The study addresses two central problems in cloud microphysics. The first is the source of large droplets, which initiates the rapid production of warm rain. The second is the broadening of the cloud droplet spectrum at both tails of the spectrum. The study explores how in-cloud turbulence can help to close the gaps in our understanding. With box odel simulations, the development of cloud droplet spectra is calculated using a coagulation kernel that recently has been derived from direct numerical simulations. This kernel includes both the effect of turbulence on the relative velocities of the droplets and on the local increases in droplet concentration, the so-called accumulation effect. Under the assumption that this kernel can be extrapolated to atmospheric Reynolds numbers, the results show that for typical atmospheric conditions, the turbulent coagulation kernel is several orders of magnitude larger than the sedimentation kernel for droplets smaller then 100 μm. While for calm air after 30-min simulation time, only 7% of the total mass is found in droplets with sizes over 100 μm, this increases to 79% for a dissipation rate of 100 cm2 s-3 and 96% for 300 cm2 s-3 if a combined sedimentation and turbulent kernel is employed that assumes that the sedimentation and turbulent kernel can be added. Hence, moderate turbulence can enhance significantly the formation of large droplets. Furthermore, a time-scale analysis shows that broadening at the upper end of the spectrum is caused by turbulent coagulation whereas thermodynamic effects are responsible for broadening at the lower end.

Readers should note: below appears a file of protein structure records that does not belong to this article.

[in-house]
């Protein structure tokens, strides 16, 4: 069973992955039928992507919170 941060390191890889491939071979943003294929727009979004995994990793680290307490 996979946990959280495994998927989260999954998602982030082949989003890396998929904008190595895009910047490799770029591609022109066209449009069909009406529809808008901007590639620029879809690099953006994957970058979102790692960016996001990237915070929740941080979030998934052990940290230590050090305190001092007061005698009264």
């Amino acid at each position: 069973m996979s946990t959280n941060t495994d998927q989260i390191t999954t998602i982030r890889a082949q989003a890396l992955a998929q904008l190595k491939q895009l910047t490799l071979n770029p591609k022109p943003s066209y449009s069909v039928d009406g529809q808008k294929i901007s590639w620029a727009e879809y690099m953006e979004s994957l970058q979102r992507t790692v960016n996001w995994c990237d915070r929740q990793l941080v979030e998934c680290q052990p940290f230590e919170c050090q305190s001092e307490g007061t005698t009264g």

ASJC Scopus subject areas
- Atmospheric Science